President Joe Biden had a few words of flattery for Russian President Vladimir Putin on Monday, calling him “bright,” “tough” and “a worthy adversary,” just days before the two are set to meet face-to-face in Switzerland.
Biden also defended his decision to meet with the Russian leader so early in his presidency, a move critics have said sends the wrong message and instead rewards Putin after allegations of election interference, human rights abuses and cyberattacks. The president said while the media has been critical of the timing, he hasn’t spoken with a world leader who disagrees with the meeting.
“Every world leader here as a member of NATO that spoke today, and most of them mentioned it, thanked me for meeting with Putin now. Every single one that spoke. And I think there were probably about 10 or 12 that spoke to it, saying they were happy that I did that, that I was going to do that,” Biden told reporters at a news conference in Brussels. “And they thought it was thoroughly appropriate that I do, and I had discussions with them in the open about what they thought was important from their perspective.”
The president also stuck to the message he’s been relaying for days. He said he aims to find areas of cooperation with Putin, while also making it clear that if he acts “in a way he has in the past,” the U.S. will respond.
“I have met with him. He’s bright. He’s tough,” Biden said. “And I have found that he is a, as they used to say when I used to play ball, a worthy adversary.”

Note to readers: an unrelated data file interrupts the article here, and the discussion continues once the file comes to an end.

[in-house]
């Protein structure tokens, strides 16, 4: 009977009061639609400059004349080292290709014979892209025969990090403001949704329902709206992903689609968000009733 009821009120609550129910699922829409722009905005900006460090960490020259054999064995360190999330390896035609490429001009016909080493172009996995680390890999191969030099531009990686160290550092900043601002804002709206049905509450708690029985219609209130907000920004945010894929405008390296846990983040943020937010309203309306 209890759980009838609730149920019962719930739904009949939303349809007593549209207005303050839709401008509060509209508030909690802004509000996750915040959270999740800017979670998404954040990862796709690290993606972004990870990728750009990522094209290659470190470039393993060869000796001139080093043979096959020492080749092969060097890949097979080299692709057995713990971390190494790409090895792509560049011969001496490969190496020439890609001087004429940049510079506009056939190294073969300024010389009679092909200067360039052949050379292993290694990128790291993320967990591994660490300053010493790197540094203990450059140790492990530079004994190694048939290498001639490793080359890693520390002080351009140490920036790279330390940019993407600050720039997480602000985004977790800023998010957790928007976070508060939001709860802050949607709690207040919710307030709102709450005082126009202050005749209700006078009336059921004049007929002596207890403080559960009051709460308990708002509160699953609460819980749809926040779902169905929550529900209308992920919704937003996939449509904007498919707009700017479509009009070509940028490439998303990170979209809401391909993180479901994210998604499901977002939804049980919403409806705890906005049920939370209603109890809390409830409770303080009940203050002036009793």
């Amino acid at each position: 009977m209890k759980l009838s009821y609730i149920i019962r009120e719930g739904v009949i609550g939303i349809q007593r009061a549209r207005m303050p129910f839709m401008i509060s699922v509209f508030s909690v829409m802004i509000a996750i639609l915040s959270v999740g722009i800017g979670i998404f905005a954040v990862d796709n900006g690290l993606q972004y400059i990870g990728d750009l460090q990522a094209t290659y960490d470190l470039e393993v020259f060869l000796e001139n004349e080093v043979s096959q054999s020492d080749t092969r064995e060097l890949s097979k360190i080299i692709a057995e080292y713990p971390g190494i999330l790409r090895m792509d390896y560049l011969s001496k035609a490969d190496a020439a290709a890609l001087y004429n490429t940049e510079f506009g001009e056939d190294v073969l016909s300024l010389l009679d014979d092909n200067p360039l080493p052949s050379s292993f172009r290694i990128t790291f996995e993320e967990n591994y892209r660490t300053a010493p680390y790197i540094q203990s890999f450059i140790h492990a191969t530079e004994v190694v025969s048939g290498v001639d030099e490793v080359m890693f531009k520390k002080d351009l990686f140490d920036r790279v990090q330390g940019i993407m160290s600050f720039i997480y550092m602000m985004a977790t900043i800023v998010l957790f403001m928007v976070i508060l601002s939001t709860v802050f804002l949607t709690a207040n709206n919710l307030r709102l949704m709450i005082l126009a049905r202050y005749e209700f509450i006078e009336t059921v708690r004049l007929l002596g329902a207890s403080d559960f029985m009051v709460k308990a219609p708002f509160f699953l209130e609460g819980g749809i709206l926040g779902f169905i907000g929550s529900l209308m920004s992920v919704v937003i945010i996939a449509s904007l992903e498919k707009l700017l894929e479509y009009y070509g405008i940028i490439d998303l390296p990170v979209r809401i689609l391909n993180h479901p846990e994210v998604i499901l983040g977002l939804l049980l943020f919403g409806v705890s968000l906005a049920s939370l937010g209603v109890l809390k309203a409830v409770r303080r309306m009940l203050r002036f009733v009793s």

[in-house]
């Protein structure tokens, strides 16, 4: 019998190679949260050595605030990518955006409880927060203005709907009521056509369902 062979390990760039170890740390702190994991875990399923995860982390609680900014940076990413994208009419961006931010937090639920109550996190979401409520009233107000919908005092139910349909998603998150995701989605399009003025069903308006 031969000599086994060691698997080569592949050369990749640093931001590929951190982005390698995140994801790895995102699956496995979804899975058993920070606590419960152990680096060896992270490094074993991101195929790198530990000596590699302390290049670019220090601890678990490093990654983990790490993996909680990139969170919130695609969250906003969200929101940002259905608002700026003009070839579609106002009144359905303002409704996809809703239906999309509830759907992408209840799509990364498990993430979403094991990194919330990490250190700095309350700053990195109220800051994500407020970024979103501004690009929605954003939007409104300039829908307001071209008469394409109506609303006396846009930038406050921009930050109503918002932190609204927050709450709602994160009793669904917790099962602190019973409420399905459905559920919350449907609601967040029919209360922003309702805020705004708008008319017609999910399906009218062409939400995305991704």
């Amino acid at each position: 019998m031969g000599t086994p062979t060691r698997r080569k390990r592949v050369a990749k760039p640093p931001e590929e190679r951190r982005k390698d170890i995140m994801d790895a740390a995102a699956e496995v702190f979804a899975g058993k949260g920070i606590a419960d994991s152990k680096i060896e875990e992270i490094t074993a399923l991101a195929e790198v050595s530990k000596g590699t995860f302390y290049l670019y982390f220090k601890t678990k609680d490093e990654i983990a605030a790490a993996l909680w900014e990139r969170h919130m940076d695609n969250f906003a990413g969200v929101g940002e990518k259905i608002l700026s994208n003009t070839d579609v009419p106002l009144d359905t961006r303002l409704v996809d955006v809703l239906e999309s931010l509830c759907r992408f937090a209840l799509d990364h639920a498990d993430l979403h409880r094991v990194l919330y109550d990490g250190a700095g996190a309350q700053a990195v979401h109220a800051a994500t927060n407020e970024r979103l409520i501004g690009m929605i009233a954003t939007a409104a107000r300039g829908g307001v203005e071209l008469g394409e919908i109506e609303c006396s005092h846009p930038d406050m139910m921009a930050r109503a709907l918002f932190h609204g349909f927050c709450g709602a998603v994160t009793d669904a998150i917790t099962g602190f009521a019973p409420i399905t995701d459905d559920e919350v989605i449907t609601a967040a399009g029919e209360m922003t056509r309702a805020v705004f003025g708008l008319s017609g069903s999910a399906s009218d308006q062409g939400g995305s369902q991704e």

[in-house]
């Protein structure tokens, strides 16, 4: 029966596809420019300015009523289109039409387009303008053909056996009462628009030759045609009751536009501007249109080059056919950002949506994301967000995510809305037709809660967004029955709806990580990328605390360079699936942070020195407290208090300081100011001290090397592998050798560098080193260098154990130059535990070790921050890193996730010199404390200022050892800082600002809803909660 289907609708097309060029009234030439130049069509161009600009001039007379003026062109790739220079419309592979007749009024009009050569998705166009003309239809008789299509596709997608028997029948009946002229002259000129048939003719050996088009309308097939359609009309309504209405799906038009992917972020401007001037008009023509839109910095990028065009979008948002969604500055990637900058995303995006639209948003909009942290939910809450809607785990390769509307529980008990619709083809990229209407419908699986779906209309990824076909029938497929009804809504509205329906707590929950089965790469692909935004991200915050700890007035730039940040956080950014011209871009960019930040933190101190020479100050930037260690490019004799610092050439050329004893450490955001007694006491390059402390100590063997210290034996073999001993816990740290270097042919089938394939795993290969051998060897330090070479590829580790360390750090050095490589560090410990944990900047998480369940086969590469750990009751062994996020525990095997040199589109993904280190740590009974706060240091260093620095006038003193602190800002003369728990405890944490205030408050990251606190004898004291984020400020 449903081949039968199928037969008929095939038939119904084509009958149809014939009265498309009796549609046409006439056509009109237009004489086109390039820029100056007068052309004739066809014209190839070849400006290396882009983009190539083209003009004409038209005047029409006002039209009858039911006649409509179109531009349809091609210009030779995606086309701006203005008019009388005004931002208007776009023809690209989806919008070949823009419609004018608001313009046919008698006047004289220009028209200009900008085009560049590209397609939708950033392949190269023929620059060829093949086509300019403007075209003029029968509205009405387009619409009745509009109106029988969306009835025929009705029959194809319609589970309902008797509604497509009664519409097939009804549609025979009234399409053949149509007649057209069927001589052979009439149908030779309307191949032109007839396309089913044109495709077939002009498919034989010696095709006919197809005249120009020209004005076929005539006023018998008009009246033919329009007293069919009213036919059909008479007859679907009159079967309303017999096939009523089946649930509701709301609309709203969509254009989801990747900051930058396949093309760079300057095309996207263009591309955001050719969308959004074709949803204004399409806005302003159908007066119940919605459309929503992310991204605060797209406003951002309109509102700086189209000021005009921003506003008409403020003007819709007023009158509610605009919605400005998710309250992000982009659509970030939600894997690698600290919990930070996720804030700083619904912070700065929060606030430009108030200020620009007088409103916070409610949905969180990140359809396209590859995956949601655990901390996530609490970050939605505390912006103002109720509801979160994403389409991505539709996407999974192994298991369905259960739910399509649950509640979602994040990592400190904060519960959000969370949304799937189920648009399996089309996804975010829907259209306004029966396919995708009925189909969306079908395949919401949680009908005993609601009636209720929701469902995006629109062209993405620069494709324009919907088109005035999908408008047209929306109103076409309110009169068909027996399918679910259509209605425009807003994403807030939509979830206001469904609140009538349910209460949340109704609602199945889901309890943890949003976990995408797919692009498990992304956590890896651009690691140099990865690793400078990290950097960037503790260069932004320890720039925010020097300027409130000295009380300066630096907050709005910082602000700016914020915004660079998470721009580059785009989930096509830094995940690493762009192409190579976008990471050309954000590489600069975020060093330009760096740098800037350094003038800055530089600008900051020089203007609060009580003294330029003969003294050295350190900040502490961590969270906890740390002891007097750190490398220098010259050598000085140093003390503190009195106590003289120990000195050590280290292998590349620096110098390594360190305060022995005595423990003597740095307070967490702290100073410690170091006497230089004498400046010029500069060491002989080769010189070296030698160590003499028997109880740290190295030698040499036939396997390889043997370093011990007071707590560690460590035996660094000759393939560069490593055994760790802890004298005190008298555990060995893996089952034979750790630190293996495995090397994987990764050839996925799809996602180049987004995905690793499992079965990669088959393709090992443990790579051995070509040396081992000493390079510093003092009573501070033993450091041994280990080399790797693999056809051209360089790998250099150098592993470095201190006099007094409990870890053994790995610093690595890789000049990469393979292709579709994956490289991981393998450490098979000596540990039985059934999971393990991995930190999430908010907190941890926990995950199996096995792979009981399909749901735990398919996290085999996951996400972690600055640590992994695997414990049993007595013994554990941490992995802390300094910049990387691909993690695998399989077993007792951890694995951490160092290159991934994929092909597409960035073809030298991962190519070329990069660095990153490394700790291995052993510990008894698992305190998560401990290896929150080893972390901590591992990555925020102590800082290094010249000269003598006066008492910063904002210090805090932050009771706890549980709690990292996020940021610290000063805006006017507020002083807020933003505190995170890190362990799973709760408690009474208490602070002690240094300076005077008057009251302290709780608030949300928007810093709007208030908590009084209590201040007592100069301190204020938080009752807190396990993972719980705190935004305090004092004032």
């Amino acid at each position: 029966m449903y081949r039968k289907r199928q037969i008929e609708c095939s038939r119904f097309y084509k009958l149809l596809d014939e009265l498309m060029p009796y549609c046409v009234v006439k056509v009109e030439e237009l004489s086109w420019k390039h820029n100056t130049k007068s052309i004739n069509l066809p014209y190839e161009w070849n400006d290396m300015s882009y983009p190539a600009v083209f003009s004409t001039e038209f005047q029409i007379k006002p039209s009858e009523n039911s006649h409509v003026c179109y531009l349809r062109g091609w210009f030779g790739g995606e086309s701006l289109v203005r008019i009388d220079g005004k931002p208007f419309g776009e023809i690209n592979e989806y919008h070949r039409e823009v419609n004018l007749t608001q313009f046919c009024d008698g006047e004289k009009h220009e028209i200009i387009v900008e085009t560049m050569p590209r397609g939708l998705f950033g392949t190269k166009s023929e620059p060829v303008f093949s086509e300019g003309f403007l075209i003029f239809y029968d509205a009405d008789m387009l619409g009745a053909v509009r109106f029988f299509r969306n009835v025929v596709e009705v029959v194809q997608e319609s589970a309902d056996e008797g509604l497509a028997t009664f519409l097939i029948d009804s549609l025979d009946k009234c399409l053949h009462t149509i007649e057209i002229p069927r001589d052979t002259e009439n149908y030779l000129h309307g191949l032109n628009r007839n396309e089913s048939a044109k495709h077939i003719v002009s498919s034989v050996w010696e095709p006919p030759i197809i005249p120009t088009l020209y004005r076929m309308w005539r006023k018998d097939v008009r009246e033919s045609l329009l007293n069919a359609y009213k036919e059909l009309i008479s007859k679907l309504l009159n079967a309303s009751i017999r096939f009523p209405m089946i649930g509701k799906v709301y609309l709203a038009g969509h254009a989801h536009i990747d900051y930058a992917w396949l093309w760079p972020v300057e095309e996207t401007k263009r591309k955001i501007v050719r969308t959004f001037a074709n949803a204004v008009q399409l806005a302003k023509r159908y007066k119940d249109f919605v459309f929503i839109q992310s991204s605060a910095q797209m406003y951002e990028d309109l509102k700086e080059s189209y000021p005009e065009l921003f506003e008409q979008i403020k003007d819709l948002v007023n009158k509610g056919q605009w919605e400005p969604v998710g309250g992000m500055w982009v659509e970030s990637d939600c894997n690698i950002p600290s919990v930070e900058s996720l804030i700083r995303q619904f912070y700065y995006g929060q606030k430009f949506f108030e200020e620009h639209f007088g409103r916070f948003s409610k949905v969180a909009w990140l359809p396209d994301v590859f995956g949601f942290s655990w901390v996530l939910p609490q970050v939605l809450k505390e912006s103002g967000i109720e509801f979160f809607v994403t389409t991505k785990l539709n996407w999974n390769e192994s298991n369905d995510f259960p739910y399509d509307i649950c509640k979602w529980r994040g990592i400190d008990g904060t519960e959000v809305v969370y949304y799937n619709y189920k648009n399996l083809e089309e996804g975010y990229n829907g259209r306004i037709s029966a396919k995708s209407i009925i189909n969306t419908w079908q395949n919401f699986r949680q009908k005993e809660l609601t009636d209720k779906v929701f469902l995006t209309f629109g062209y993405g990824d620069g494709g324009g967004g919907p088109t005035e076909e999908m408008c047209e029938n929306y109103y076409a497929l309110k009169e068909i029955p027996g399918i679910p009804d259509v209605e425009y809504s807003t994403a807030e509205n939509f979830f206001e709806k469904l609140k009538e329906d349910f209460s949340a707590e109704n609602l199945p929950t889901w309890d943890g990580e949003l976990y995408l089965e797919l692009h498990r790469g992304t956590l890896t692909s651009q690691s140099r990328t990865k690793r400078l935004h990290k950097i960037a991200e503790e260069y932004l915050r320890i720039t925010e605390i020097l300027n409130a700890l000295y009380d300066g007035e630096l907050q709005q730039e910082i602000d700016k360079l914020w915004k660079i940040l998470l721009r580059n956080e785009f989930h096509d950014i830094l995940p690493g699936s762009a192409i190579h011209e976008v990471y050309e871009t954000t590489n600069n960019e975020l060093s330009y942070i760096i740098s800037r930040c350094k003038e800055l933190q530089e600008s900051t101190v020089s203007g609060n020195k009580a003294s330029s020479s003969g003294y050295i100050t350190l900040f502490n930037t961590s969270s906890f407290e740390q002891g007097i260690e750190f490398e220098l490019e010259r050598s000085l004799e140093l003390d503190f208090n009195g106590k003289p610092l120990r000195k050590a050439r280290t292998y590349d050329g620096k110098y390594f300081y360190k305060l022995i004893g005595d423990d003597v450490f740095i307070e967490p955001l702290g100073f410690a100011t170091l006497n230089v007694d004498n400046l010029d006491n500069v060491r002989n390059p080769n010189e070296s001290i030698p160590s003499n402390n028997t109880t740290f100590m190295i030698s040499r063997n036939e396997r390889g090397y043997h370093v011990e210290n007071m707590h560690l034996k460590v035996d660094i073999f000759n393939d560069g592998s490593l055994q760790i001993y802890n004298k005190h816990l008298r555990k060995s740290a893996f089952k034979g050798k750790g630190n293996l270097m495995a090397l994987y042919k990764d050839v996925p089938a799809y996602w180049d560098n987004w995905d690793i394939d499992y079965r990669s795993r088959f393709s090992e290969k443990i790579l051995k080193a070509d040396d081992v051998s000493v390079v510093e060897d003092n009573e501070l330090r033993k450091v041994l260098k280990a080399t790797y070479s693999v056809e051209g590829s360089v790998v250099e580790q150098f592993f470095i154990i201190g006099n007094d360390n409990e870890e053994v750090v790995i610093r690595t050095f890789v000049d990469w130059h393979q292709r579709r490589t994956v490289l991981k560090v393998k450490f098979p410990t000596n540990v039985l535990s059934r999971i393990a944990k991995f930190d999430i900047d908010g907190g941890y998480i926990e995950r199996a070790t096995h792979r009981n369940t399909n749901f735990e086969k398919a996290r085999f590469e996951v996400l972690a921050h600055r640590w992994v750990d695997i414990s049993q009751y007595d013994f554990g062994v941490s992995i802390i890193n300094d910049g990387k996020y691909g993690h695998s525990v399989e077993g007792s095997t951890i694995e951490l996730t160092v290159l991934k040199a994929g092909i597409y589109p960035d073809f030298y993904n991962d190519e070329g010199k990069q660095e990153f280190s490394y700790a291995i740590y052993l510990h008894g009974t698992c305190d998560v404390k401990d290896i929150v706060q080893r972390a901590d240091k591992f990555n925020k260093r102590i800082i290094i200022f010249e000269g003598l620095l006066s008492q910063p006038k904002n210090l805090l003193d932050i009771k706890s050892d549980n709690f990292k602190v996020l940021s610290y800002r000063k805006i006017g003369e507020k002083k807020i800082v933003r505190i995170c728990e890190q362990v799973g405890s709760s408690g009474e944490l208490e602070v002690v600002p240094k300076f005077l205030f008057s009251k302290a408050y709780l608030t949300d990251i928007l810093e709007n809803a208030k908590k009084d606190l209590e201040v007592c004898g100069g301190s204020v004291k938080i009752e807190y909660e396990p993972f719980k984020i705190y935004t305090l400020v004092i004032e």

While Biden refused to show his hand Monday, when asked about concessions he‘d like Putin to make in their upcoming summit, he did issue a warning about opposition figure Alexei Navalny. If Navalny died in prison, Biden said, it would hurt Russia‘s relationship with the U.S. and the rest of the world. Putin has claimed he has no say over the matter.
“Navalny’s death would be another indication that Russia has little or no intention of abiding by basic fundamental human rights,” Biden said. “It would be a tragedy.”
Biden and Putin will meet in Geneva, Switzerland, on Wednesday before Biden gives his own news conferences after the meeting. The White House has pegged the meeting’s timing as an opportunity for Biden to listen to the concerns of America’s allies in NATO and the European Union ahead of the one-on-one.
Biden said at a news conference Sunday that he agreed with Putin’s recent assessment that U.S.-Russia relations were at a “low point.”
Reporters on Monday asked him about another segment of Putin’s NBC interview, in which the Russian president was asked about Biden’s assessment that he’s a killer. Putin laughed.
And when Biden was asked Monday if he still thinks Putin is a killer, he laughed, too.
“Well, look, he has made clear that — the answer is. I believe he is, in the past, essentially acknowledged that he was, there were certain things that he would do or he did do. But look, when I was asked that question on air, I answered it honestly,” Biden said.
“I don’t think it matters a whole lot in terms of this next meeting we’re about to have.”
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